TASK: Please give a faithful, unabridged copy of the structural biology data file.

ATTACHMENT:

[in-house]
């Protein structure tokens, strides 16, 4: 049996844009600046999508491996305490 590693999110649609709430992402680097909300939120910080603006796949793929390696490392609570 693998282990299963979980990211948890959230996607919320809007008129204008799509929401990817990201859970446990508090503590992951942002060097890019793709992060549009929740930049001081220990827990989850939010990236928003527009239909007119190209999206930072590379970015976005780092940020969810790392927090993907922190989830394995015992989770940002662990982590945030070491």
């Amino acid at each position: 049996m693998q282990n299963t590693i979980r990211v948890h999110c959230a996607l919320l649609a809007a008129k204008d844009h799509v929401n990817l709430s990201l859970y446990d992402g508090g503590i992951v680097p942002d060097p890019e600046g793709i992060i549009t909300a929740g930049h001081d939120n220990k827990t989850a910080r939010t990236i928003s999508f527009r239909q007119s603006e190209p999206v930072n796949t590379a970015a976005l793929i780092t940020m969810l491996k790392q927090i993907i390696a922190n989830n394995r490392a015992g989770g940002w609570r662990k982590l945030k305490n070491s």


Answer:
[in-house]
């Protein structure tokens, strides 16, 4: 049996844009600046999508491996305490 590693999110649609709430992402680097909300939120910080603006796949793929390696490392609570 693998282990299963979980990211948890959230996607919320809007008129204008799509929401990817990201859970446990508090503590992951942002060097890019793709992060549009929740930049001081220990827990989850939010990236928003527009239909007119190209999206930072590379970015976005780092940020969810790392927090993907922190989830394995015992989770940002662990982590945030070491």
């Amino acid at each position: 049996m693998q282990n299963t590693i979980r990211v948890h999110c959230a996607l919320l649609a809007a008129k204008d844009h799509v929401n990817l709430s990201l859970y446990d992402g508090g503590i992951v680097p942002d060097p890019e600046g793709i992060i549009t909300a929740g930049h001081d939120n220990k827990t989850a910080r939010t990236i928003s999508f527009r239909q007119s603006e190209p999206v930072n796949t590379a970015a976005l793929i780092t940020m969810l491996k790392q927090i993907i390696a922190n989830n394995r490392a015992g989770g940002w609570r662990k982590l945030k305490n070491s």